Fluorobenzene

From Wikipedia, the free encyclopedia
Jump to navigation Jump to search
Fluorobenzene
Structure of fluorobenzene
Space-filling model of fluorobenzene
Names
IUPAC name
Fluorobenzene
Other names
Phenyl fluoride
Monofluorobenzene
Identifiers
3D model (JSmol)
ChEBI
ChEMBL
ChemSpider
ECHA InfoCard 100.006.657
KEGG
Properties
C6H5F
Molar mass 96.103
Appearance Colorless liquid
Density 1.025 g/mL, liquid
Melting point −44 °C (−47 °F; 229 K)
Boiling point 84 to 85 °C (183 to 185 °F; 357 to 358 K)
low
-58.4·10−6 cm3/mol
Structure
Planar
Hazards
R-phrases (outdated) R36, R37, R38
S-phrases (outdated) S16, S26, S36
NFPA 704
Flammability code 3: Liquids and solids that can be ignited under almost all ambient temperature conditions. Flash point between 23 and 38 °C (73 and 100 °F). E.g. gasolineHealth code 1: Exposure would cause irritation but only minor residual injury. E.g. turpentineReactivity code 0: Normally stable, even under fire exposure conditions, and is not reactive with water. E.g. liquid nitrogenSpecial hazards (white): no codeNFPA 704 four-colored diamond
3
1
0
Related compounds
Related halobenzenes
Chlorobenzene
Bromobenzene
Iodobenzene
Related compounds
Benzene
1,2-Difluorobenzene
Except where otherwise noted, data are given for materials in their standard state (at 25 °C [77 °F], 100 kPa).
☑Y verify (what is ☑Y☒N ?)
Infobox references

Fluorobenzene is the chemical compound with the formula C6H5F, often abbreviated PhF. This species is a derivative of benzene, with a single fluorine atom attached.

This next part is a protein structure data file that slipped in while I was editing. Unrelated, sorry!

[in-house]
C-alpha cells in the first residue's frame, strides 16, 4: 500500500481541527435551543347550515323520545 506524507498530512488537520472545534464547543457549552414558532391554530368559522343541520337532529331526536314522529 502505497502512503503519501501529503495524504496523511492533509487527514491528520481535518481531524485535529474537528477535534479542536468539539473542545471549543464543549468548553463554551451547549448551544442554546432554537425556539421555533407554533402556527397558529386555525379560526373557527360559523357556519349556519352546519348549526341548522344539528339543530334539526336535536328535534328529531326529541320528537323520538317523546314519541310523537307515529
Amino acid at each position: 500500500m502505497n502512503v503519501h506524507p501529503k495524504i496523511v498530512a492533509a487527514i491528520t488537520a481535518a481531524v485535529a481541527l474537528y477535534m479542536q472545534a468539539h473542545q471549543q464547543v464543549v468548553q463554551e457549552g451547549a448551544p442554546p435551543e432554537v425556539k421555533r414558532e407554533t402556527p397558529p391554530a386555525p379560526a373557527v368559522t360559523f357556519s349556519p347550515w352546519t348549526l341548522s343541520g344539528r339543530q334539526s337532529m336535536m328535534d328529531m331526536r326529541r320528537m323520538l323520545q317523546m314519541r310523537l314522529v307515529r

Properties[edit]

Its melting point is -44 °C, which is lower than that of benzene, as a result of the reduced symmetry of the molecule compared to benzene. In contrast, the boiling points of PhF and benzene are very similar, differing by only 4 °C. It is considerably more polar than benzene, with a dielectric constant of 5.42 compared to 2.28 for benzene at 298 K.[1]

Preparation[edit]

On the laboratory scale, PhF is conveniently prepared by the thermal decomposition of the benzenediazonium tetrafluoroborate[2]

PhN2BF4 → PhF + BF3 + N2

According to the procedure, solid [PhN2]BF4 is heated with a flame to initiate an exothermic reaction that affords two volatile products, PhF and BF3, which are readily separated because of their differing boiling points.

History[edit]

PhF was first reported in 1886 by O. Wallach at the University of Bonn, who prepared the compound in two steps, starting also with a phenyldiazonium salt. The diazonium chloride was first converted to its piperidine triazene, which in turn was cleaved using hydrofluoric acid.

[PhN2]Cl + 2 C5H10NH → PhN=N-NC5H10 + [C5H10NH2]Cl
PhN=N-NC5H10 + 2 HF → PhF + N2 + [C5H10NH2]F

Historical note: in Wallach’s era, the element fluorine was symbolized with “Fl”. Thus, his procedure is subtitled “Fluorbenzol, C6H5Fl”.[3]

The technical synthesis is by the reaction of cyclopentadiene with difluorocarbene. The initially formed cyclopropane undergoes a ring expansion and subsequent elimination of hydrogen fluoride.

Reactions[edit]

PhF is a relatively inert compound because the C–F bond is very strong. PhF is a useful solvent for highly reactive species, but a metal complex has been crystallized.[4]

Structure of [(C5Me5)2Ti(FC6H5)]+, a coordination complex of fluorobenzene.

See also[edit]

References[edit]

  1. ^ Table of Dielectric Constants of Pure Liquids. National Bureau of Standards. 1951.
  2. ^ Flood, D. T. (1943). "Fluorobenzene". Organic Syntheses.; Collective Volume, 2, p. 295.
  3. ^ Wallach, O. “Über einen Weg zur leichten Gewinnung organischer Fluorverbindungen” (Concerning a method for easily preparing organic fluorine compounds) Justus Liebig's Annalen der Chemie, 1886, Volume 235, p. 255–271; doi:10.1002/jlac.18862350303
  4. ^ R.N. Perutz and T. Braun “Transition Metal-mediated C–F Bond Activation” Comprehensive Organometallic Chemistry III, 2007, Volume 1, p. 725–758; doi:10.1016/B0-08-045047-4/00028-5.